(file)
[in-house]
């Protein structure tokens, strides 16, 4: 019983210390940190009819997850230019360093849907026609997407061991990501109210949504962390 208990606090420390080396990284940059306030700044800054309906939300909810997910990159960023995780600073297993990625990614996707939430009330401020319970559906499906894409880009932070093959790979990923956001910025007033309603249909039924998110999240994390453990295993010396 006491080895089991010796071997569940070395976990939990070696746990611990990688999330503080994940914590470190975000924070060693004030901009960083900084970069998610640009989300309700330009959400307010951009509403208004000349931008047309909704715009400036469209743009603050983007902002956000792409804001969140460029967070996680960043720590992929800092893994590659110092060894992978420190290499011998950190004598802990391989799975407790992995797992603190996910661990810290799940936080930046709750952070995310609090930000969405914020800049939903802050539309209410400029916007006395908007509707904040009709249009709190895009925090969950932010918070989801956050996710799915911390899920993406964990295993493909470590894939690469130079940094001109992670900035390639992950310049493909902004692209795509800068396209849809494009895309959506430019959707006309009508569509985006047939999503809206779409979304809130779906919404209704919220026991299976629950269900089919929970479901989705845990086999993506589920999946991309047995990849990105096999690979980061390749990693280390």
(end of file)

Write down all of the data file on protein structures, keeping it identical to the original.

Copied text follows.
[in-house]
């Protein structure tokens, strides 16, 4: 019983210390940190009819997850230019360093849907026609997407061991990501109210949504962390 208990606090420390080396990284940059306030700044800054309906939300909810997910990159960023995780600073297993990625990614996707939430009330401020319970559906499906894409880009932070093959790979990923956001910025007033309603249909039924998110999240994390453990295993010396 006491080895089991010796071997569940070395976990939990070696746990611990990688999330503080994940914590470190975000924070060693004030901009960083900084970069998610640009989300309700330009959400307010951009509403208004000349931008047309909704715009400036469209743009603050983007902002956000792409804001969140460029967070996680960043720590992929800092893994590659110092060894992978420190290499011998950190004598802990391989799975407790992995797992603190996910661990810290799940936080930046709750952070995310609090930000969405914020800049939903802050539309209410400029916007006395908007509707904040009709249009709190895009925090969950932010918070989801956050996710799915911390899920993406964990295993493909470590894939690469130079940094001109992670900035390639992950310049493909902004692209795509800068396209849809494009895309959506430019959707006309009508569509985006047939999503809206779409979304809130779906919404209704919220026991299976629950269900089919929970479901989705845990086999993506589920999946991309047995990849990105096999690979980061390749990693280390």